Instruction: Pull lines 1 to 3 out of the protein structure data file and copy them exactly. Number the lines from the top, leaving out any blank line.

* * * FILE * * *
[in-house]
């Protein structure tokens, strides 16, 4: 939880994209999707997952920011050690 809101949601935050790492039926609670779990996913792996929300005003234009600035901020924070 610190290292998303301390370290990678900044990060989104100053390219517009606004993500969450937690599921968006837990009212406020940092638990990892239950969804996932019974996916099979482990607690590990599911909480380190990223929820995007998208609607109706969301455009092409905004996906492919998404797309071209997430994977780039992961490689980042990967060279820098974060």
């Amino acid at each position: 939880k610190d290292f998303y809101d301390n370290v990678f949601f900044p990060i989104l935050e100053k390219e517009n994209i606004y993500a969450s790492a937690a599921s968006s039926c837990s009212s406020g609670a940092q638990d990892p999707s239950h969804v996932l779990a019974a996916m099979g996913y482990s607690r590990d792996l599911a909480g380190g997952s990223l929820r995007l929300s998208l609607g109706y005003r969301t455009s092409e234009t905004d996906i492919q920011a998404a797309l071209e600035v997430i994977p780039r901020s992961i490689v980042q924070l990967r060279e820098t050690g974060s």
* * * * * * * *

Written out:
[in-house]
């Protein structure tokens, strides 16, 4: 939880994209999707997952920011050690 809101949601935050790492039926609670779990996913792996929300005003234009600035901020924070 610190290292998303301390370290990678900044990060989104100053390219517009606004993500969450937690599921968006837990009212406020940092638990990892239950969804996932019974996916099979482990607690590990599911909480380190990223929820995007998208609607109706969301455009092409905004996906492919998404797309071209997430994977780039992961490689980042990967060279820098974060």
């Amino acid at each position: 939880k610190d290292f998303y809101d301390n370290v990678f949601f900044p990060i989104l935050e100053k390219e517009n994209i606004y993500a969450s790492a937690a599921s968006s039926c837990s009212s406020g609670a940092q638990d990892p999707s239950h969804v996932l779990a019974a996916m099979g996913y482990s607690r590990d792996l599911a909480g380190g997952s990223l929820r995007l929300s998208l609607g109706y005003r969301t455009s092409e234009t905004d996906i492919q920011a998404a797309l071209e600035v997430i994977p780039r901020s992961i490689v980042q924070l990967r060279e820098t050690g974060s």